5. Once the silicone was dry, I mixed my concrete until it was a peanut butter-like consistency and then shoveled the concrete into the mold with my hands. I also added wire remesh to strengthen the concrete table.

how to make a concrete table top making a concrete table top

6. I made sure to bounce the mold up and down a few times and run a sander along the sides to vibrate some of the air bubbles out before covering the concrete with plastic and allowing it to dry for a few days.

how to make a concrete table

7. While the concrete dried, I began to build the base. I started by assembling the legs. I used (2) 2 x 4 boards for each leg and attached them with wood glue and decking screws. 

building a table base

I then added two smaller stretchers (top & bottom) in between each full leg with wood screws and glue.

how to build a cedar table

Next I attached the two smaller sides together with the long stretchers the same way.

how to build a cedar coffee table

I then added leg supports…

building a concrete table

… and center supports.

diy outdoor cedar table

8. Once the base was assembled, I added my decorative slat wood boards to the outside using wood glue and brad nails.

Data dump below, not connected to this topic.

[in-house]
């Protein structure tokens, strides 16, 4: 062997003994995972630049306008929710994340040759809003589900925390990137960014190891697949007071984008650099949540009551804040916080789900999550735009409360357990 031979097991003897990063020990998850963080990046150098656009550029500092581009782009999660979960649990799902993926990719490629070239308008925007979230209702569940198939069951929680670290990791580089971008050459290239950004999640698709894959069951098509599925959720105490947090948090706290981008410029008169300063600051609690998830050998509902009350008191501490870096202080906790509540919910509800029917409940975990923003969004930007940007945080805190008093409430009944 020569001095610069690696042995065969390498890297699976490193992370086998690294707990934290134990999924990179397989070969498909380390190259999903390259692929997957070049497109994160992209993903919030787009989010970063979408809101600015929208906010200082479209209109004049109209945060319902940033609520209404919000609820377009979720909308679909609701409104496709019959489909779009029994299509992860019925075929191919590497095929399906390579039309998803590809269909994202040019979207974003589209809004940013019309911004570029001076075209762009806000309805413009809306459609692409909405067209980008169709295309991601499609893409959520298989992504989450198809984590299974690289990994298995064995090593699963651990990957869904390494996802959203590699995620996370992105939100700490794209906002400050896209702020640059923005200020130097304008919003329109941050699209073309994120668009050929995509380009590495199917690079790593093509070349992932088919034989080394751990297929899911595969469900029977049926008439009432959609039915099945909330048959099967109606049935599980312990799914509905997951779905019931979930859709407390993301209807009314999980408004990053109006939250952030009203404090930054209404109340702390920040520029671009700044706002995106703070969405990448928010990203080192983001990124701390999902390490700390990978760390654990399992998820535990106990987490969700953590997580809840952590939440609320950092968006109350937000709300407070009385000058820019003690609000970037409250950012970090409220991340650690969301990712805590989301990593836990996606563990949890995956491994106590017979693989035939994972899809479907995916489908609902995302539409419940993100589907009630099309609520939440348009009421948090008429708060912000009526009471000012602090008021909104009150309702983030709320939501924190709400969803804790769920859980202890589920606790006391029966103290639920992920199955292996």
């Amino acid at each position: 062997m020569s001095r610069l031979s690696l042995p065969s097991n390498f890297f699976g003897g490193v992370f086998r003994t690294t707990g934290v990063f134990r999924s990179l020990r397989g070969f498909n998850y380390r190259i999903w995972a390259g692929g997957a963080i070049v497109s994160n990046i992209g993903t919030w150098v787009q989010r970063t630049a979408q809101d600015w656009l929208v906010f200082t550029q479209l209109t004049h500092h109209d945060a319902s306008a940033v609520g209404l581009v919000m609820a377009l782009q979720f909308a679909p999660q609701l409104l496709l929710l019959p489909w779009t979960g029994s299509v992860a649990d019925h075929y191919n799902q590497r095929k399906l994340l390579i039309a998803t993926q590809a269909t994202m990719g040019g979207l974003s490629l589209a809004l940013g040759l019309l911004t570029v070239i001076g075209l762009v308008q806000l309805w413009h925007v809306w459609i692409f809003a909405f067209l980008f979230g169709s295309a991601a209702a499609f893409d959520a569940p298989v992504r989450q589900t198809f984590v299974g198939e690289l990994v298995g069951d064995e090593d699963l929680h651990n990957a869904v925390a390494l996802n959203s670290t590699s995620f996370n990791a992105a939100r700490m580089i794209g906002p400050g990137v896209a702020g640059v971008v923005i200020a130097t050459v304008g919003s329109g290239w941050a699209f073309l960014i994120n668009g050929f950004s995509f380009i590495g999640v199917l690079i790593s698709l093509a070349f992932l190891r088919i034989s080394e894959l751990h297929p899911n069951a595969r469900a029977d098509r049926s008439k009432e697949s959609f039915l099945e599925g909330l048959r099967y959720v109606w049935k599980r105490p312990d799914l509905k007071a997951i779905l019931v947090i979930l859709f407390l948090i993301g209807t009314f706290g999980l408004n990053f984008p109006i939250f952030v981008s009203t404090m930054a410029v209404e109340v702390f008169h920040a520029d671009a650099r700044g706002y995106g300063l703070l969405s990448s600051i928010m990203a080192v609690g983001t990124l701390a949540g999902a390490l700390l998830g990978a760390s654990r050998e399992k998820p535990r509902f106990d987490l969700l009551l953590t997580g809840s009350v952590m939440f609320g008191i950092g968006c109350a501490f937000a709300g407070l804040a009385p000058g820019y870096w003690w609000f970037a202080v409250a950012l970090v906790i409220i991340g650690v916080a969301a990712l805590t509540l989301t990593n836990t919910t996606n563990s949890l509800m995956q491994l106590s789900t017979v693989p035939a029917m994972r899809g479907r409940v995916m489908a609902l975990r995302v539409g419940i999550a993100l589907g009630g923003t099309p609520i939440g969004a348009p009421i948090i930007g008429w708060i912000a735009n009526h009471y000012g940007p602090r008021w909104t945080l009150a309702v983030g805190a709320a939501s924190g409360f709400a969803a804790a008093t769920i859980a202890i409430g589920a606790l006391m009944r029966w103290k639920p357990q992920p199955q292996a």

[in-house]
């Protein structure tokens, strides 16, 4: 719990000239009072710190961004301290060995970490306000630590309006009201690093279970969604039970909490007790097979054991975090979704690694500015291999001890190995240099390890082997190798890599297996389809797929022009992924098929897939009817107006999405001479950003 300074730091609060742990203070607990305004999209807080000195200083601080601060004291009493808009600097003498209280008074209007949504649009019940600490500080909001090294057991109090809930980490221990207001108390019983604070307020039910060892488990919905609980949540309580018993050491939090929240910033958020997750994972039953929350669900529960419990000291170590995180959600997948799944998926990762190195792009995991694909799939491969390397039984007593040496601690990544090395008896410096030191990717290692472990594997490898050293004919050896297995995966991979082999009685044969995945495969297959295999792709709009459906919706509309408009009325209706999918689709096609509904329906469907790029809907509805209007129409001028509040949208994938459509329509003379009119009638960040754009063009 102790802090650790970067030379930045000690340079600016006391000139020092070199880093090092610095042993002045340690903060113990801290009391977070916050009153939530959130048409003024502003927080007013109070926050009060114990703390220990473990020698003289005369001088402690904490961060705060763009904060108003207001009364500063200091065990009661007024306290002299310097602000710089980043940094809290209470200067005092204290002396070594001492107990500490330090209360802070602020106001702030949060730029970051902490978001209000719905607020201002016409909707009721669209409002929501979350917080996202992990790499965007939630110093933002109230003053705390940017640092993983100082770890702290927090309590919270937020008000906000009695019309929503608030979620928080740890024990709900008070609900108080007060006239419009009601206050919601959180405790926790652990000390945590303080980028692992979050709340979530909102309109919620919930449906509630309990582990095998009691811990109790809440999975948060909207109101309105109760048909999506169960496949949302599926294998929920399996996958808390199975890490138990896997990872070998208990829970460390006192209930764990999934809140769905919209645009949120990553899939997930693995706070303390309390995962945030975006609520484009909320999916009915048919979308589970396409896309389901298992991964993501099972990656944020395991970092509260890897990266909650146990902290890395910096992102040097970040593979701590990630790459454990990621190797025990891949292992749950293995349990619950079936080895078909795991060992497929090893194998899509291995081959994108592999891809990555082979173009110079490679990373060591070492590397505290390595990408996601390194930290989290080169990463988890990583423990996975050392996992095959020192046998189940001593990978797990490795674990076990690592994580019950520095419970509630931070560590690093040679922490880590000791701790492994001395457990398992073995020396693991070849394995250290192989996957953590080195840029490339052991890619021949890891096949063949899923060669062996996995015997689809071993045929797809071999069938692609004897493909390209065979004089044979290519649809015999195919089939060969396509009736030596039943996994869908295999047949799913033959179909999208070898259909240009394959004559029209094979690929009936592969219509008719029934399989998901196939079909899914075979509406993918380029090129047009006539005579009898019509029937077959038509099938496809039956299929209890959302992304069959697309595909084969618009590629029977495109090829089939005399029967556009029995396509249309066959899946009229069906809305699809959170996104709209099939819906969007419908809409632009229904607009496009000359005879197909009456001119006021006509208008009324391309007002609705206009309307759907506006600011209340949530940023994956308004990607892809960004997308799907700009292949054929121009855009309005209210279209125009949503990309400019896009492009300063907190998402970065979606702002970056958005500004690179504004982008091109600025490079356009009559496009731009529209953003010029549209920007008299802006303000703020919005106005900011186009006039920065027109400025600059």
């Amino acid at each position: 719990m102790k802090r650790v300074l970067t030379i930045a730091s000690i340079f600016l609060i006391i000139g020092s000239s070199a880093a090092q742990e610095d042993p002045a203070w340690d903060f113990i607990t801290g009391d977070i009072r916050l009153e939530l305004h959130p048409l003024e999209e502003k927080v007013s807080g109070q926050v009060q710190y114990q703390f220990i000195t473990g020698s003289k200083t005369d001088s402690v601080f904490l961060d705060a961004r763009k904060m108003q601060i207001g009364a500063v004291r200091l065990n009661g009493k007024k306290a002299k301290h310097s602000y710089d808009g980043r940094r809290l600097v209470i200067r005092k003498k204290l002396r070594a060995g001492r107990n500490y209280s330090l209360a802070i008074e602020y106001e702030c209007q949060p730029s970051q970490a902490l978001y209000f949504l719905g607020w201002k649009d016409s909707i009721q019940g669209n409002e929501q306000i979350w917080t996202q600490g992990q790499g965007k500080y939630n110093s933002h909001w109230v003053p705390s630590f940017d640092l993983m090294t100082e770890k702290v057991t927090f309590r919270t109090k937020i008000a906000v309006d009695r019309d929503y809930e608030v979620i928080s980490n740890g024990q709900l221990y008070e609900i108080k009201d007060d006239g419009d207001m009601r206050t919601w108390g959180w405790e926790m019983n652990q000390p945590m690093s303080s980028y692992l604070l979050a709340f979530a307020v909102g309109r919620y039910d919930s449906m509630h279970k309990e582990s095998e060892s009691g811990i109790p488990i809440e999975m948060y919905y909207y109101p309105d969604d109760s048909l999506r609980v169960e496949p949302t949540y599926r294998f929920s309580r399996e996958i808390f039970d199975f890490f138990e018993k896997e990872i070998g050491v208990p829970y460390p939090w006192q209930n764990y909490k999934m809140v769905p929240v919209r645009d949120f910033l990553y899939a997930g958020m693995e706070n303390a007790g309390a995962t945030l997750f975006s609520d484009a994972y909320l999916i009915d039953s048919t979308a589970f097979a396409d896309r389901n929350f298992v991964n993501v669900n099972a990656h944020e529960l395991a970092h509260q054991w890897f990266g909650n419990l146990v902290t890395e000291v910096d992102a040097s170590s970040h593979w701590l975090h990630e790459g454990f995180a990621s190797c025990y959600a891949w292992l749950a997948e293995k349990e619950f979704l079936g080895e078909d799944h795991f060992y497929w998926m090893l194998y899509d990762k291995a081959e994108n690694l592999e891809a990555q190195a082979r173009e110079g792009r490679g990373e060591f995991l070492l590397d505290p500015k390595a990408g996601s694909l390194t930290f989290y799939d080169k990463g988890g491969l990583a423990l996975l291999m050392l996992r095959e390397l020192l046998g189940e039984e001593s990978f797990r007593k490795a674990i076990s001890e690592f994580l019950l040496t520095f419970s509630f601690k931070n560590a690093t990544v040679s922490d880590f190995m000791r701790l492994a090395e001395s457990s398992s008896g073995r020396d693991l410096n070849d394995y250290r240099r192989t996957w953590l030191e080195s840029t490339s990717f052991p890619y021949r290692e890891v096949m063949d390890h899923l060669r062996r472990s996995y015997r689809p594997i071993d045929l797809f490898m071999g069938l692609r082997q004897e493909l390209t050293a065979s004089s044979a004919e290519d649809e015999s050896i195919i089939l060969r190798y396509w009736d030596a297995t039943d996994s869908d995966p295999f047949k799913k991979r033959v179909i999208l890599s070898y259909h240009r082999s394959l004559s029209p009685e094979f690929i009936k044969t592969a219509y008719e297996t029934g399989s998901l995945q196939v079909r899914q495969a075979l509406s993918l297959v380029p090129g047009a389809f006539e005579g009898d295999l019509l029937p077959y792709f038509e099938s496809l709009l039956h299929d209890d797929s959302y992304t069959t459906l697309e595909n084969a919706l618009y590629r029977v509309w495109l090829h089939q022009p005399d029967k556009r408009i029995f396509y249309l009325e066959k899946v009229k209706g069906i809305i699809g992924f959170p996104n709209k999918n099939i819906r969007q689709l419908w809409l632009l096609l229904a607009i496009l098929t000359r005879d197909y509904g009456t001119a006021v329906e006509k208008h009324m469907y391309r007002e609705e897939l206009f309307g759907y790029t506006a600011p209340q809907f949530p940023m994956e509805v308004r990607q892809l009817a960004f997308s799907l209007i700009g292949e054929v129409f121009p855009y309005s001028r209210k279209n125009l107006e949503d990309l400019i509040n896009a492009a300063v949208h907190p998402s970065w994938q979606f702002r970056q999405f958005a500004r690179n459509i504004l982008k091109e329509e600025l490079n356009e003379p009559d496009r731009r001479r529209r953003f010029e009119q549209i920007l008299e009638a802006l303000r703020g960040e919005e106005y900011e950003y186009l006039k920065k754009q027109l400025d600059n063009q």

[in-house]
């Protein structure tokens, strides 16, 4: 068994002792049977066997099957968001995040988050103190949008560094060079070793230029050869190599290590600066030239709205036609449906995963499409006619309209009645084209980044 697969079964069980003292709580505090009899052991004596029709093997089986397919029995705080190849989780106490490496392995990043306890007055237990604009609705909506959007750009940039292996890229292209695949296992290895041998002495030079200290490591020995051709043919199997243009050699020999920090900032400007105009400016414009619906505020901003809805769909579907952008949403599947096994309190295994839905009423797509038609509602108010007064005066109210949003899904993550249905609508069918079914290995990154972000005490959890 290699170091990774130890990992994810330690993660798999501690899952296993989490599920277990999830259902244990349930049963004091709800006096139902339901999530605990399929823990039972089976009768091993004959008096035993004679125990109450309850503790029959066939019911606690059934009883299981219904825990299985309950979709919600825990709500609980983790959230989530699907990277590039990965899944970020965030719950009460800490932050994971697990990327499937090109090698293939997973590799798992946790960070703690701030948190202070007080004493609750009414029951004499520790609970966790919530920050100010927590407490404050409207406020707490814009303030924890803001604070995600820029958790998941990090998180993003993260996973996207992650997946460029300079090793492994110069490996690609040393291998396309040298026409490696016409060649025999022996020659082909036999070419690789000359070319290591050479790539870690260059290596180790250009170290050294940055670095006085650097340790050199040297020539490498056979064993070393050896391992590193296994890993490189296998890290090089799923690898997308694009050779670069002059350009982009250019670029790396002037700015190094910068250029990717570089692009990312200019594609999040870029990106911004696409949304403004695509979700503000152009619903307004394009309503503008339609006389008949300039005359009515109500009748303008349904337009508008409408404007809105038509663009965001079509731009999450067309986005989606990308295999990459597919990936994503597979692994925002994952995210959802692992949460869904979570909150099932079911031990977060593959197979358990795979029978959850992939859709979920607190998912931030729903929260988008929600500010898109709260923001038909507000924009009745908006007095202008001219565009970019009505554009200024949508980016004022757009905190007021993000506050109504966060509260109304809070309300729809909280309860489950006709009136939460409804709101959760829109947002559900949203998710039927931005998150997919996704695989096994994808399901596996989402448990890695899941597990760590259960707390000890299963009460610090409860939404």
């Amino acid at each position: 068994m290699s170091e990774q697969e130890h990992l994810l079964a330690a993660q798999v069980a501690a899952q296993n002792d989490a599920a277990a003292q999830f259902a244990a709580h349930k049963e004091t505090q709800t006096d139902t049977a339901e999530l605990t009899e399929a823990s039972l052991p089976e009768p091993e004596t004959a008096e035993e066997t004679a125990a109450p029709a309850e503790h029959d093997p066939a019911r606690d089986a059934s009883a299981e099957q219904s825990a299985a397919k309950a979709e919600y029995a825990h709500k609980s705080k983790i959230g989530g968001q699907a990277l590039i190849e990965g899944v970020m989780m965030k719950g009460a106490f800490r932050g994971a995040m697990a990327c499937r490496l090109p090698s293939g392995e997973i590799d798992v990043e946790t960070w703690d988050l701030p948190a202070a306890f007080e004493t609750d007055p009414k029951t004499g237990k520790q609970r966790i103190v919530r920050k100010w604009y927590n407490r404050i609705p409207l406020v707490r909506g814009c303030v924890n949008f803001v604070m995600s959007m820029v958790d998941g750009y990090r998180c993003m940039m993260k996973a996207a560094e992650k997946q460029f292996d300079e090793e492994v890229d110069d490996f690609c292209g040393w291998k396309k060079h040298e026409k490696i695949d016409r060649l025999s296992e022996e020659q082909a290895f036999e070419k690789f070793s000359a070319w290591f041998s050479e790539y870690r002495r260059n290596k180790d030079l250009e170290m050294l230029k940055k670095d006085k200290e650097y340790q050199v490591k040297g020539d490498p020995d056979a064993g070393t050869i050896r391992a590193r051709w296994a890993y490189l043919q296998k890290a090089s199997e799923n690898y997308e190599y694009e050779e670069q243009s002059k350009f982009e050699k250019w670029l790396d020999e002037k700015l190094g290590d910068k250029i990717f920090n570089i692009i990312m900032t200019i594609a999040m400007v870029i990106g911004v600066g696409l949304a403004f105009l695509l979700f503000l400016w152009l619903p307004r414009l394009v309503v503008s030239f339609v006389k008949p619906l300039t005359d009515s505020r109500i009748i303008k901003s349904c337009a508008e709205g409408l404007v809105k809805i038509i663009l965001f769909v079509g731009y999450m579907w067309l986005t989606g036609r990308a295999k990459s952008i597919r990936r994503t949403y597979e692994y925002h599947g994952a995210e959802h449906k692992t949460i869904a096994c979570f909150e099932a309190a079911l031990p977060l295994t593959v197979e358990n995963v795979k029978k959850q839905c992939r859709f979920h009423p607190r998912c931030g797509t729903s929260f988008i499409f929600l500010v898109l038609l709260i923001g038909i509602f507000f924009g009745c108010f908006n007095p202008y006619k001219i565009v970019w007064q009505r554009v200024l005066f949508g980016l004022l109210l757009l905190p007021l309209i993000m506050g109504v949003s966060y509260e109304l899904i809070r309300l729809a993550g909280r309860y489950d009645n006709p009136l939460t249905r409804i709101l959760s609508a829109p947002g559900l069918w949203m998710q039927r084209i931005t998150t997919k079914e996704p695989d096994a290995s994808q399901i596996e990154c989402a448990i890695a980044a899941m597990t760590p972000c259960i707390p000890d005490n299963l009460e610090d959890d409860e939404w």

slat wood coffee table

9. I then sealed the wood with an outdoor polyurethane.

how to seal outdoor furniture

10. As the table base dried, I de-molded the concrete slab and lightly sanded the edges by hand. I then sealed the concrete.

how to make a concrete countertop

how to seal concrete

11. Last step was to assemble the table and insert the pan into the opening. You can also drill drainage holes into the pan for easier cleanup!

outdoor table with cooler or fire pit

Want to use it as a cooler? Add some ice!

table with drink cooler

Want to use it as a fire pit? Add some lava rocks and wood!

how to make a fire table

So stoked to have a space to entertain outside year round!

Want to tackle this build or save it for later? Make sure to Pin It!

DIY Concrete Table With Cooler or Fire Pit

Until next time friends, happy DIY’ing!

Sam Raimondi

Sam is a full time psychologist and part time content creator from Long Island, New York.




  • Paul


    This is a wonderful piece. I am looking to build one this spring for my wife.

    Did you attach the top to the base? if so how?


    • Sam

      I chose not to because it’s so heavy, but you can attach with silicone, if you’d like!

  • Loren

    It looks so stylish, cute and timeless. I love it! If I had the space I’d definitely make it as a firepit.
    Thanks for sharing!

  • Alex

    Gorgeous project! I’d like to make one of these, but with hairpin legs instead of a wood base because I live in a rain-heavy area. I was wondering if you had any criteria for your cake/baking pan? Have you had any issues with the finish of the pan you chose coming off after being used as a fire pit? Thanks for sharing this (especially the cut list!)

  • Ben Graham

    Hi Sam,

    This looks great and I’m going to give it a go. What kind of concrete did you use?

what do you think?